What’s Faster? COUNT(*) or COUNT(1)?

One of the biggest and undead myths in SQL is that COUNT(*) is faster than COUNT(1). Or was it that COUNT(1) is faster than COUNT(*)? Impossible to remember, because there's really no reason at all why one should be faster than the other. But is the myth justified? Let's measure! How does COUNT(...) work? But … Continue reading What’s Faster? COUNT(*) or COUNT(1)?

Oracle’s BINARY_DOUBLE Can Be Much Faster Than NUMBER

Using the right data type for some calculation sounds like some obvious advice. There are many blogs about using temporal data types for temporal data, instead of strings. An obvious reason is data integrity and correctness. We don't gain much in storing dates as 2019-09-10 in one record, and as Nov 10, 2019 in the … Continue reading Oracle’s BINARY_DOUBLE Can Be Much Faster Than NUMBER

How to Fetch All Current Identity Values in Oracle

Oracle 12c has introduced the useful SQL standard IDENTITY feature, which is essentially just syntax sugar for binding a sequence to a column default. We can use it like this: create table t1 (col1 number generated always as identity); create table t2 (col2 number generated always as identity); insert into t1 values (default); insert into … Continue reading How to Fetch All Current Identity Values in Oracle

Using IGNORE NULLS With SQL Window Functions to Fill Gaps

I found a very interesting SQL question on Twitter recently: https://twitter.com/vikkiarul/status/1120669222672261120 Rephrasing the question: We have a set of sparse data points: +------------+-------+ | VALUE_DATE | VALUE | +------------+-------+ | 2019-01-01 | 100 | | 2019-01-02 | 120 | | 2019-01-05 | 125 | | 2019-01-06 | 128 | | 2019-01-10 | 130 | +------------+-------+ … Continue reading Using IGNORE NULLS With SQL Window Functions to Fill Gaps

Calling an Oracle Function with PL/SQL BOOLEAN Type from SQL

One of the most wanted features in the Oracle database is the BOOLEAN type. The SQL standard specified it a while ago, and RDBMS like PostgreSQL show how powerful it can be, e.g. when using the EVERY() aggregate function. The PL/SQL language already has support for boolean types. We can write: CREATE OR REPLACE FUNCTION … Continue reading Calling an Oracle Function with PL/SQL BOOLEAN Type from SQL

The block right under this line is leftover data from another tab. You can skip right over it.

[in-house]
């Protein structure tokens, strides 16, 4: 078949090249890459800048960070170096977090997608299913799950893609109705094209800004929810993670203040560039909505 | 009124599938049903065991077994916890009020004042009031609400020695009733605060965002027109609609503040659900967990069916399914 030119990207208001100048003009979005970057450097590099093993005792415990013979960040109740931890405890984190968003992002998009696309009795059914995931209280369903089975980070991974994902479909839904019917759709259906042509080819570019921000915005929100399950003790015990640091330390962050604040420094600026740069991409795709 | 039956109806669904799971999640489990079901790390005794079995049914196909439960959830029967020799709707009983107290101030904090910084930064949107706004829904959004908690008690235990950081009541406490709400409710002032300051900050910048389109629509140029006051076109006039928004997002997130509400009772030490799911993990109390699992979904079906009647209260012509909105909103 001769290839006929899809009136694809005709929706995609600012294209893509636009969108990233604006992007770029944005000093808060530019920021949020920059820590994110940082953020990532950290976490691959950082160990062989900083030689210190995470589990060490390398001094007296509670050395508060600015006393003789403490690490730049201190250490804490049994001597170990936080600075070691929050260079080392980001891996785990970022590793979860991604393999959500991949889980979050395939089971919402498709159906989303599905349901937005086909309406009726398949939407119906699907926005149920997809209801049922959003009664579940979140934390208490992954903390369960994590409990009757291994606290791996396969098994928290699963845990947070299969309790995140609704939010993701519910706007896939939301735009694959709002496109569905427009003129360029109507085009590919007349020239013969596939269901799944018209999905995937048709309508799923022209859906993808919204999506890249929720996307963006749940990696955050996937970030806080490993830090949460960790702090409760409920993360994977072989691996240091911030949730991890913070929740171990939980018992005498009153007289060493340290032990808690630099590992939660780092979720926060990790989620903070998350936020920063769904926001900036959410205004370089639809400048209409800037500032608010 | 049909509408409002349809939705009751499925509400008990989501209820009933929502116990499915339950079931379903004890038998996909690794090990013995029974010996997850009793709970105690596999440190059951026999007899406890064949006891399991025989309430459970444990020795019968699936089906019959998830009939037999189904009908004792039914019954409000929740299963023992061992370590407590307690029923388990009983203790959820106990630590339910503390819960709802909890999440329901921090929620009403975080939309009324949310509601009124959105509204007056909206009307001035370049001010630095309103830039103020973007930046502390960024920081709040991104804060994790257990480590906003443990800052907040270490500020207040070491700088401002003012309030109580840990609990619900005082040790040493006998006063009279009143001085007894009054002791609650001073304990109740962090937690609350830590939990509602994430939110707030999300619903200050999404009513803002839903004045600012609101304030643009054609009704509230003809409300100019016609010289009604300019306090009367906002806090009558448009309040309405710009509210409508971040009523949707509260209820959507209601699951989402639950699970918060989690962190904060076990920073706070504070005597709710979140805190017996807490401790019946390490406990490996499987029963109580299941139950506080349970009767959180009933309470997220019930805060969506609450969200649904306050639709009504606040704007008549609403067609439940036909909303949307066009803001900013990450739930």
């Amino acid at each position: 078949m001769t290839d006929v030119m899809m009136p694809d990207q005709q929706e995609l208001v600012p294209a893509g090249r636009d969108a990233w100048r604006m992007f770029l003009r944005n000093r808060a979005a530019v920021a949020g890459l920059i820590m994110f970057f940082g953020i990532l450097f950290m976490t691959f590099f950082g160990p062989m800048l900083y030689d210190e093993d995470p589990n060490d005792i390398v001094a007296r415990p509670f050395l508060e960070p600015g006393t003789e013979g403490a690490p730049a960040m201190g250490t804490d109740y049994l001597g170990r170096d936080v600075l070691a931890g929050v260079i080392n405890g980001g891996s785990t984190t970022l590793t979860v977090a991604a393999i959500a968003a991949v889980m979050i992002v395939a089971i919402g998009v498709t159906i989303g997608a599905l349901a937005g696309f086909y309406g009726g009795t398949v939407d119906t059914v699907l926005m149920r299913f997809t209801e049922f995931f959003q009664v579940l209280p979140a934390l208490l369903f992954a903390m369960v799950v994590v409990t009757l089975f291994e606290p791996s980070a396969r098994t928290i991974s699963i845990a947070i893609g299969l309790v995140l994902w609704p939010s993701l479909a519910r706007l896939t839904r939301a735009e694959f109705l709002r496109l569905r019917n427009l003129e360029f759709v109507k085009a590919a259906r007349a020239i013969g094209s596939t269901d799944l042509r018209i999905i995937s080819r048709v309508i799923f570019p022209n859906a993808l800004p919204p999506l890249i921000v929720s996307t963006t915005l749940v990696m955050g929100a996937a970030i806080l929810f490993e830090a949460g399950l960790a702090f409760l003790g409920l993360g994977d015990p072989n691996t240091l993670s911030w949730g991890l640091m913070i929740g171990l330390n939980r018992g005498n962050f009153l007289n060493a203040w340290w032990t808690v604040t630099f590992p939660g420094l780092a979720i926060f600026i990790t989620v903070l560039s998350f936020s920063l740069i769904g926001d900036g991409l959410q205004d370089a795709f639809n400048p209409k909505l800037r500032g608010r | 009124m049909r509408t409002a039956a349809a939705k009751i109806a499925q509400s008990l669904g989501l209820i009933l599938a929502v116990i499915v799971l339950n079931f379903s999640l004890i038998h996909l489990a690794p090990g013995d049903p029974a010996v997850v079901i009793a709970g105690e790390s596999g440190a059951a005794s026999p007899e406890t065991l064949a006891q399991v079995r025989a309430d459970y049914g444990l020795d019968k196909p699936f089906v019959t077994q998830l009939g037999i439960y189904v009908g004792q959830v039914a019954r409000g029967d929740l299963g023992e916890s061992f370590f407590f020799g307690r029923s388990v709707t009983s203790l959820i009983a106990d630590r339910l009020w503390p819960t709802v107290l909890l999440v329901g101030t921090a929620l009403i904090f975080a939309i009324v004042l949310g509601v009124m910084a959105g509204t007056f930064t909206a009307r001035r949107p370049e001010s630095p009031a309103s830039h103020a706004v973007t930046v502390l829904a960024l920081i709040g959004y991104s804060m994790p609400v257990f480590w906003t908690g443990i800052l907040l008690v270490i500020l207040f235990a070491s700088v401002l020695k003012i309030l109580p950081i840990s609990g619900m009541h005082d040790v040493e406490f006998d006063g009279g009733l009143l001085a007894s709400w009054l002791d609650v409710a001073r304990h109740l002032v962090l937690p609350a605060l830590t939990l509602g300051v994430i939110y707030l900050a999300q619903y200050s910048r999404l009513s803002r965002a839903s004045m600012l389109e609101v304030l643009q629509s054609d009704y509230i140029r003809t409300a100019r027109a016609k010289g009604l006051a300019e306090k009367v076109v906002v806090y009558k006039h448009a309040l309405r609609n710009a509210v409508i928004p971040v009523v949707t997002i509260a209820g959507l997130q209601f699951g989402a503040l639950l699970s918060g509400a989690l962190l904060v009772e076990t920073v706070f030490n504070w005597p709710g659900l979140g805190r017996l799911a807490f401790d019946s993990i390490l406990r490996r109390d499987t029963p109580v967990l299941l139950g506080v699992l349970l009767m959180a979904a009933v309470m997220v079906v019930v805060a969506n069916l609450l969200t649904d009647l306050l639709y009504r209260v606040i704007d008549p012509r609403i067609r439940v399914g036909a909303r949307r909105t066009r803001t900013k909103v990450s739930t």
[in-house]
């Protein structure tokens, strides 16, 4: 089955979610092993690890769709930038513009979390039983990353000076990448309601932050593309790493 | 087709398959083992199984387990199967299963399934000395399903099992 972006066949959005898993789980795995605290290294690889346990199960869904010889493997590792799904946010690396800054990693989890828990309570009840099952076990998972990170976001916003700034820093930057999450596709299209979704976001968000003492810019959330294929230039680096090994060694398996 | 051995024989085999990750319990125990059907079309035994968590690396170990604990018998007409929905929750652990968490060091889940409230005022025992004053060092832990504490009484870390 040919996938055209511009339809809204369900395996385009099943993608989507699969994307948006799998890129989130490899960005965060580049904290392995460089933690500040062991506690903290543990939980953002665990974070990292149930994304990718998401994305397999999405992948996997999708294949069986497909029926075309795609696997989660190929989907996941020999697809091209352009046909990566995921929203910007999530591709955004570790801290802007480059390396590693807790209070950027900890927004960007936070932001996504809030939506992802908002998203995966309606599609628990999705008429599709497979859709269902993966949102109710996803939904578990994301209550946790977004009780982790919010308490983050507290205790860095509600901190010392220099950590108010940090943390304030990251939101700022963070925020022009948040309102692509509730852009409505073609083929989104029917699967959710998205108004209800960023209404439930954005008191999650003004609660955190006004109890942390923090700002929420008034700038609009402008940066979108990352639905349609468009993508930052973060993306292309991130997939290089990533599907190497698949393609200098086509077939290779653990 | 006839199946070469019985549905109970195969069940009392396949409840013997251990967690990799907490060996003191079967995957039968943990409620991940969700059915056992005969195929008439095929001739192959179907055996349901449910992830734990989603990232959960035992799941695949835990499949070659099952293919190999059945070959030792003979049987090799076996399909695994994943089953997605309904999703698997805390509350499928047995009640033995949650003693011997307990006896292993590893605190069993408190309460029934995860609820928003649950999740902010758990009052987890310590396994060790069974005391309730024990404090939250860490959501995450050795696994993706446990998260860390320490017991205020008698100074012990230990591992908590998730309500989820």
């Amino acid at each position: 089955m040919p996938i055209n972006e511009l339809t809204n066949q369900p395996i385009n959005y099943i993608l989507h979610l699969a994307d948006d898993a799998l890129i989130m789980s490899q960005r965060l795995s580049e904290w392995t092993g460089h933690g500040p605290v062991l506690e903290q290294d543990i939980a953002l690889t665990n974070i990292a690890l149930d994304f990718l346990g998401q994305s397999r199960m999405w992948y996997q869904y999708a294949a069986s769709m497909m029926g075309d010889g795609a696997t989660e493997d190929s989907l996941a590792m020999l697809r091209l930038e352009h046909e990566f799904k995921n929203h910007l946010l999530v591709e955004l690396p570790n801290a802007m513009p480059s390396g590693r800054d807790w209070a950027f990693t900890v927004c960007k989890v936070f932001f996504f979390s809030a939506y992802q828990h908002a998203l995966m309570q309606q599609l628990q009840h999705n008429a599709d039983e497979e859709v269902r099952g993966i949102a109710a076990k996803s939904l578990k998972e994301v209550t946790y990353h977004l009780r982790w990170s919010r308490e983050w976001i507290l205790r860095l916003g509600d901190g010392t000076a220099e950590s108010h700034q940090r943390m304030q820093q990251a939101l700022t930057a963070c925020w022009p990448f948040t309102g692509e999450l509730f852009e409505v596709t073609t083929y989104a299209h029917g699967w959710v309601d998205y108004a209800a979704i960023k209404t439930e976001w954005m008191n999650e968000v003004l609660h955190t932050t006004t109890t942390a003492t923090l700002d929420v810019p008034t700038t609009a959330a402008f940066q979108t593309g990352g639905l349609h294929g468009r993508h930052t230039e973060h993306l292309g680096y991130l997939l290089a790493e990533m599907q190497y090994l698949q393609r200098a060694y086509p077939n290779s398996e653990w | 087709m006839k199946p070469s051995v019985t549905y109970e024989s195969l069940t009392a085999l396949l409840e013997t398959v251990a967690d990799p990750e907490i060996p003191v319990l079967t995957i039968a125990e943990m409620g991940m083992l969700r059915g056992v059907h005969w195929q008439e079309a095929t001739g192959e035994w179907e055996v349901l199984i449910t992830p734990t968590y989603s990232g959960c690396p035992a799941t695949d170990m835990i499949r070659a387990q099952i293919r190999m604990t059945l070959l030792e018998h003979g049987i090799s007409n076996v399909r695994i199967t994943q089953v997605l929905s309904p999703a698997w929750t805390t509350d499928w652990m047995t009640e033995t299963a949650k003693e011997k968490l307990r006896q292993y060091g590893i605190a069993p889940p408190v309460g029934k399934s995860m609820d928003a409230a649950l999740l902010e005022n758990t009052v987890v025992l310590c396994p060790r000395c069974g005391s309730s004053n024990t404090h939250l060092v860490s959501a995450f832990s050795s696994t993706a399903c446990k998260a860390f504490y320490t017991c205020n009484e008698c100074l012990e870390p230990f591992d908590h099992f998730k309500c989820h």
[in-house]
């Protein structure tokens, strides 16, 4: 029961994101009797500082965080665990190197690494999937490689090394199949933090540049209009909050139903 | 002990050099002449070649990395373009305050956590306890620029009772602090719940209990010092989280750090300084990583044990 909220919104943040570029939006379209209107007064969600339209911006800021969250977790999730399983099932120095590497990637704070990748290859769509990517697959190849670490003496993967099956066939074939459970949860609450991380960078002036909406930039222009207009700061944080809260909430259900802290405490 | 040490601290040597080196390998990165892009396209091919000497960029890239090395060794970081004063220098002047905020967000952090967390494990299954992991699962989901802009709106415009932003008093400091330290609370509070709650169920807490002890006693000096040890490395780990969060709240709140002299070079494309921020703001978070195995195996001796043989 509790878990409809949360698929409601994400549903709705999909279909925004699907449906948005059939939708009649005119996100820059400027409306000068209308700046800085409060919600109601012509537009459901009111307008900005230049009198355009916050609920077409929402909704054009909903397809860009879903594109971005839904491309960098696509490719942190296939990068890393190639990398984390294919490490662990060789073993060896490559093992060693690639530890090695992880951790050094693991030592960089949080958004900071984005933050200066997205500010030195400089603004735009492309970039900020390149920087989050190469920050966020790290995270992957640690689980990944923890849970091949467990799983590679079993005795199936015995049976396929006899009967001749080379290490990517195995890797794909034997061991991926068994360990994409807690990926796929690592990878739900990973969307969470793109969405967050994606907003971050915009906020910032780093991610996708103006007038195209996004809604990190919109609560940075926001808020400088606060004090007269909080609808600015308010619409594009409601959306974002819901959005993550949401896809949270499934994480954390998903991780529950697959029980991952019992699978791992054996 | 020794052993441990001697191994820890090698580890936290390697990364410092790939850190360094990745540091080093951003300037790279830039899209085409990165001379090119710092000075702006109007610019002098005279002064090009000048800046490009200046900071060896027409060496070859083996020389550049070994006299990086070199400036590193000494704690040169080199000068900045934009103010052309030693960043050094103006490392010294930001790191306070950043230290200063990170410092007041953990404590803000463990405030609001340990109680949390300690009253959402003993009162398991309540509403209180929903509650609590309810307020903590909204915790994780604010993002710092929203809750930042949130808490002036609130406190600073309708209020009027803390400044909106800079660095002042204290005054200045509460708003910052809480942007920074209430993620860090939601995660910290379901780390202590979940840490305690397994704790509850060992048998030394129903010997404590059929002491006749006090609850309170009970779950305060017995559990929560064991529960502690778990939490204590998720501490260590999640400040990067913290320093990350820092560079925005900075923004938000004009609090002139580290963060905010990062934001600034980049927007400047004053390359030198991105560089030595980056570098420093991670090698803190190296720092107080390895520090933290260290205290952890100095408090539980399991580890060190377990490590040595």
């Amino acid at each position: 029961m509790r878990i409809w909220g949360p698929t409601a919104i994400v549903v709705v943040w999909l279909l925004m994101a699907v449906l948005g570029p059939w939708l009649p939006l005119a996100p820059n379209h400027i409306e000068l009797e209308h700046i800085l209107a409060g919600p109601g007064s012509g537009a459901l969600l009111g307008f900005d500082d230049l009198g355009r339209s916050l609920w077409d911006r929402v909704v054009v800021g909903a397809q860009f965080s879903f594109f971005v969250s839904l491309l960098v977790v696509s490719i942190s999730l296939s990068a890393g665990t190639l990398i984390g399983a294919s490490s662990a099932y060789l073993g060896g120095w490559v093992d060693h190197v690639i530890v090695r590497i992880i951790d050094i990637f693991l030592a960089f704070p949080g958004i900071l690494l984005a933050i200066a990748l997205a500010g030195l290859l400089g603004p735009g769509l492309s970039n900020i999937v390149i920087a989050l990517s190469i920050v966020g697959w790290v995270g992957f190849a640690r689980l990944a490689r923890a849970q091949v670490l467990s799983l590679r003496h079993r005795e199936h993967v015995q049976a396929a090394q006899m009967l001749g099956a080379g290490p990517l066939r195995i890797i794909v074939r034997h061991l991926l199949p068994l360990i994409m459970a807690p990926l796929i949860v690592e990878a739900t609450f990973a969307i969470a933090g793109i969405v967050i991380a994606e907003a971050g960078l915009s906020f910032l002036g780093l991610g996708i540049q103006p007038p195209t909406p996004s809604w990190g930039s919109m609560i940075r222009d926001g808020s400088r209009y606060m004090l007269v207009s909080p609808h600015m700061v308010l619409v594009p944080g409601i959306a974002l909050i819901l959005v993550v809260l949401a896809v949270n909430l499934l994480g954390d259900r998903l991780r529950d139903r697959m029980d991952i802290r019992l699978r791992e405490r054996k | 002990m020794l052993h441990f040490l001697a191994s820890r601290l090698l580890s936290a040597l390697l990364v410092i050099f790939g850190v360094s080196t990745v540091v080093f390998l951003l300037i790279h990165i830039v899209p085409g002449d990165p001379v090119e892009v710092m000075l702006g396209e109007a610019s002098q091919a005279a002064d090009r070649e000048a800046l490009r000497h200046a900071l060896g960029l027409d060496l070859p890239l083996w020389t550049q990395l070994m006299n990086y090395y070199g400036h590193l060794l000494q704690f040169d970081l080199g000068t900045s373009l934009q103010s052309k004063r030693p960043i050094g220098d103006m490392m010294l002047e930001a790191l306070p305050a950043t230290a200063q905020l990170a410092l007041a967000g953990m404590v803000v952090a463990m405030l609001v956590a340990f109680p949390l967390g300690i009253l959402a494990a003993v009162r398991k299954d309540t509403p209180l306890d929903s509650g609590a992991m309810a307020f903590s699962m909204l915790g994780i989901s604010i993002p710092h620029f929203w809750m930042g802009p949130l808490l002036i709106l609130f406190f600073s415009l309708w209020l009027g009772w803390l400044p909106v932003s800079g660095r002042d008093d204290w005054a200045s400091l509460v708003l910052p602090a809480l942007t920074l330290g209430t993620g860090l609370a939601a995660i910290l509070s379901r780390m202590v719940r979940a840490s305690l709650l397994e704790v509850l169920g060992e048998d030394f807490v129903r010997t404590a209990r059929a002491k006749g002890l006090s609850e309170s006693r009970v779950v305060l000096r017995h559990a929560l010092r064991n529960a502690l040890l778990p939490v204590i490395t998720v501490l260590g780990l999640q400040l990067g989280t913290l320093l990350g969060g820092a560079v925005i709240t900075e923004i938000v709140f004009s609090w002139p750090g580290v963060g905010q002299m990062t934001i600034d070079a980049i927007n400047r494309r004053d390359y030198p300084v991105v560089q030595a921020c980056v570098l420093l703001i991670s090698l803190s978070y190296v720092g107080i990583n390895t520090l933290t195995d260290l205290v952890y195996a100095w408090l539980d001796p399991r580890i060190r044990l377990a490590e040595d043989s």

Calculate Percentiles to Learn About Data Set Skew in SQL

B-Tree indexes are perfect when your data is uniformly distributed. They are not really useful, when you have skewed data. I'll explain later why this is the case, but let's first learn how to detect "skew" What is skew? Skew is a term from statistics when a normal distribution is not symmetric. The example given … Continue reading Calculate Percentiles to Learn About Data Set Skew in SQL

How to Use SQL UPDATE .. RETURNING to Run DML More Efficiently

At a customer site, I recently refactored a "slow-by-slow" PL/SQL loop and turned that into an efficient set based UPDATE statement saving many lines of code and running much faster. In this blog post, I will show how that can be done. The blog post will focus on Oracle and UPDATE, but rest assured, this … Continue reading How to Use SQL UPDATE .. RETURNING to Run DML More Efficiently

Beware of Hidden PL/SQL to SQL Context Switches

I recently stumbled upon a curious query on a customer's productive Oracle database: SELECT USER FROM SYS.DUAL Two things caught my attention: The query was executed many billions of times per month, accounting for about 0.3% of that system's load. That's 0.3% for something extremely silly! I don't think that customer would ever qualify the … Continue reading Beware of Hidden PL/SQL to SQL Context Switches

How to Write Multiset Conditions With Oracle VARRAY Types

Oracle is one of the few databases that implements the SQL standard ORDBMS extensions, which essentially allow for nested collections. Other databases that have these features to some extent are CUBRID, Informix, PostgreSQL. Oracle has two types of nested collections: -- Nested tables CREATE TYPE t1 AS TABLE OF VARCHAR2(10); / -- Varrays CREATE TYPE … Continue reading How to Write Multiset Conditions With Oracle VARRAY Types

Oracle’s OFFSET .. FETCH Can be Slower than Classic ROWNUM Filtering

One of Oracle 12c's coolest features was the introduction of the SQL standard OFFSET .. FETCH clause, as we can now write things like: SELECT * FROM film ORDER BY film_id FETCH FIRST 1 ROW ONLY This is querying the Sakila database. Most other databases had this clause (or a non-standard version of it) for … Continue reading Oracle’s OFFSET .. FETCH Can be Slower than Classic ROWNUM Filtering